UMOBILE focuses on assisting users in getting access to the content they want or content that may be of shared interest to their trust circles. By relying on an instance of the UMOBILE architecture, users are able to share information directly with other peers without relying on infrastructure or expensive connectivity services. The proposed architecture targets the mobile part of the networks, extends Internet connectivity to regions that are not typically covered enhancing network resilience and is fully backward compatible with the current Internet architecture. We will validate our architecture in a real world trial as well as participate strategically in carefully planned dissemination, standardization and exploitation activities to ensure that our architecture transcends from the lab to real world deployments.

Project Coordinator: Democritus University of Thrace

Press Release

Δελτίο Τύπου

Project's website


Application of a BitTorrent-like Data Distribution Model to Mission

This study is in the context of ESA’s General Studies programme, in the general area of innovative concepts and technologies for mission operations. In particular, ESA is interested in the concept of utilising the CCSDS File Delivery Protocol (CFDP) in a variety of torrent-like architectures, for potential use in future mission operations.

The aim of this study is to investigate the feasibility of this and related ideas, and to develop the capability and tools for modelling and simulation of such communications architectures for future missions.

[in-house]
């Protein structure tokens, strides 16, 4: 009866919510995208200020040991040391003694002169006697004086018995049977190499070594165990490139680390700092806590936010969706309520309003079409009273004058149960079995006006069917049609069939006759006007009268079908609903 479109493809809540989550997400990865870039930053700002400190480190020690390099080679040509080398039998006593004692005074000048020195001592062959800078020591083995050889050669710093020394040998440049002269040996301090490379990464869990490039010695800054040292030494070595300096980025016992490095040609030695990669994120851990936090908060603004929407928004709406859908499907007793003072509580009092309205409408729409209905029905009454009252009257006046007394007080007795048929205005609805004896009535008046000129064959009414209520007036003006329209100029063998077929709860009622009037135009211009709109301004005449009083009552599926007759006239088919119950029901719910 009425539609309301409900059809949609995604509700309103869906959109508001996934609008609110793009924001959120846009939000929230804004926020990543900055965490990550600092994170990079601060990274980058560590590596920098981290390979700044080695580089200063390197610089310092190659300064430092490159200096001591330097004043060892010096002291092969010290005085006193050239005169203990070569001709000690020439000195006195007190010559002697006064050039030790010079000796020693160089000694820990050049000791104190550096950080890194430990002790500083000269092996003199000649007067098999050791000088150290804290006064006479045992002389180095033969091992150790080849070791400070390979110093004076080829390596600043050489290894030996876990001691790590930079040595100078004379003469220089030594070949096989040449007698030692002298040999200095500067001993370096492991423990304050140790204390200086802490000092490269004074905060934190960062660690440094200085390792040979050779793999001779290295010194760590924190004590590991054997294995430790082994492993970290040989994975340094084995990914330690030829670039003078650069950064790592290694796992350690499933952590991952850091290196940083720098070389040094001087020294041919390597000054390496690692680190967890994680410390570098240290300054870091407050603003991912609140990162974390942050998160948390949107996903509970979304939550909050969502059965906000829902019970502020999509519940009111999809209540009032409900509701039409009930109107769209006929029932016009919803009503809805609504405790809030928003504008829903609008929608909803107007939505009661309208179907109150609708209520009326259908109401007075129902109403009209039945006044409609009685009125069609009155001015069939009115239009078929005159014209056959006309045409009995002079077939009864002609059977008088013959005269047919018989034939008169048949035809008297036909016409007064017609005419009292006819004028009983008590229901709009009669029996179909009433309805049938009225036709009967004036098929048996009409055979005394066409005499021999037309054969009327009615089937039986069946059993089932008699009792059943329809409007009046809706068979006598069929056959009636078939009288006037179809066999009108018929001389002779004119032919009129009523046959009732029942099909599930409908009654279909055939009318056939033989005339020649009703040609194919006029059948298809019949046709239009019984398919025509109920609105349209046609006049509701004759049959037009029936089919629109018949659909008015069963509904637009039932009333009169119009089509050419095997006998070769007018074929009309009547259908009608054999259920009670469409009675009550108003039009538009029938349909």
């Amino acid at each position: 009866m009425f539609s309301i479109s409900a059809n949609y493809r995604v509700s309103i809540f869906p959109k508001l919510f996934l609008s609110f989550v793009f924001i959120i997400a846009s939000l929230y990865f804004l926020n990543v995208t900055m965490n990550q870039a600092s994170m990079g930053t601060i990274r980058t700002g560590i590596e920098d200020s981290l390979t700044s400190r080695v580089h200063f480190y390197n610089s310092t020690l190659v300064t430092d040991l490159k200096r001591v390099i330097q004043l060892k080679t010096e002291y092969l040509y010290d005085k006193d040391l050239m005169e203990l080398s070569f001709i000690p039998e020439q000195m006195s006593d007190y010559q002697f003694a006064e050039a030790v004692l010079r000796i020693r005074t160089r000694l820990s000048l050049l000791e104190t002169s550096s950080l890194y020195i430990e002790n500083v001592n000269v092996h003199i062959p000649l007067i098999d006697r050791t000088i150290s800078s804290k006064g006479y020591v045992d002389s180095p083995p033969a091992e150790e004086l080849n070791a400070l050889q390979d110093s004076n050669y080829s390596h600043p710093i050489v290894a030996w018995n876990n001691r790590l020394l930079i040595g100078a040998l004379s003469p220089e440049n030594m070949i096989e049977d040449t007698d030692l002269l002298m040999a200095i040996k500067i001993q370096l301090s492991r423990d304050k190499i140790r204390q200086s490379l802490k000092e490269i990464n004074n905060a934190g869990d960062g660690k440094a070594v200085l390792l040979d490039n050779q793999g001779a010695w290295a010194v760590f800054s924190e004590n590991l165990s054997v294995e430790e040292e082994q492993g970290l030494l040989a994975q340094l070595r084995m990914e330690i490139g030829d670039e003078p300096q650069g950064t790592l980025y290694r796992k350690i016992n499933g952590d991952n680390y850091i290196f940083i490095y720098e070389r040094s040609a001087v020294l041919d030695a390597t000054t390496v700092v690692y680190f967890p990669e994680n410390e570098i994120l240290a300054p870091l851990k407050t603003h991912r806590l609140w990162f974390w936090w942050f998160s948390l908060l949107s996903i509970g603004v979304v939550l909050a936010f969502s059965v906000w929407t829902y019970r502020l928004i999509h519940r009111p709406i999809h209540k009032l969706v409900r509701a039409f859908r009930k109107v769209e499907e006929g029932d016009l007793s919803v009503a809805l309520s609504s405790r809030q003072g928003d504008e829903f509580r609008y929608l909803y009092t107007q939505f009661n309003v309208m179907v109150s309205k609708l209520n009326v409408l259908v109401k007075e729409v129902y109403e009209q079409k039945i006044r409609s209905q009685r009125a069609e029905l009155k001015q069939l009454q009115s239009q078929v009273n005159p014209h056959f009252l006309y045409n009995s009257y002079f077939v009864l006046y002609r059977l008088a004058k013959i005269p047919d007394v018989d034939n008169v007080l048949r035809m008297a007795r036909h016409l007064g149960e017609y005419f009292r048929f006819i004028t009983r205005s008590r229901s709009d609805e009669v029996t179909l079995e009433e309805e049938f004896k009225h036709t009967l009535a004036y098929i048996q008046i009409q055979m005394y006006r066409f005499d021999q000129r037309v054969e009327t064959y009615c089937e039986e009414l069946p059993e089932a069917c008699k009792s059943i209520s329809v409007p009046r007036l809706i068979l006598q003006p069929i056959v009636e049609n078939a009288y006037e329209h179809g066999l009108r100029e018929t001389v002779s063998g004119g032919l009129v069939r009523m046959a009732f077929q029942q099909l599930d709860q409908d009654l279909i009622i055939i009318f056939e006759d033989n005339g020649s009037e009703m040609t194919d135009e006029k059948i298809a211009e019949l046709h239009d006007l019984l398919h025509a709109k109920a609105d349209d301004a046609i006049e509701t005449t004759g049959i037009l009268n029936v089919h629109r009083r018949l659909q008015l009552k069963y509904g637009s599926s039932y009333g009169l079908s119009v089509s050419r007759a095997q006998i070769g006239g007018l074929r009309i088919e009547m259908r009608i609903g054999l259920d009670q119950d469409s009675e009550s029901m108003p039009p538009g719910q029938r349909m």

ESA Statement of Work

List of Work Packages

Feasibility Assessment
Baseline Concept and Reference Scenario  
Network Elements
Physical Elements
Simulator Design and Integration
Physical Model Implementation
Network Model Implementation
Simulation Experiments
Final Report


DISCOS: Distributed Information Storage and Communication in Outer Space



DISCOS (Distributed Information Storage and Communication in Outer Space) is an R&D activity in the emerging area of security in DTN-based space data systems. The activity aims towards the design and implementation of a secure hw device running the DTN stack that can be part of the DTN trials in ground and ultimately in space.

The DISCOS proposal is in accordance with the specifications set by the CCSDS and ESA. The DISCOS proposal sets the following objectives:

(i) to assess the security requirements for space DTN in order to propose and implement secure mechanisms that satisfies them and that mitigate the identified threats

(ii) to test DTN with security mechanisms

(iii) to design and implement a secure DTN device node consisting of hardware modules (low-power processor, memory and storage area) and interoperable software modules (the DTN stack and the implemented security mechanisms)

(iv) to assess/evaluate the system’s performance

(v) to identify and quantify the trade-offs between security and performance and to propose optimizations.



Space-Data Routers

FP-7 Project co-funded by European Commission

SPA.2010.2.1-03 Exploitation of science and exploration data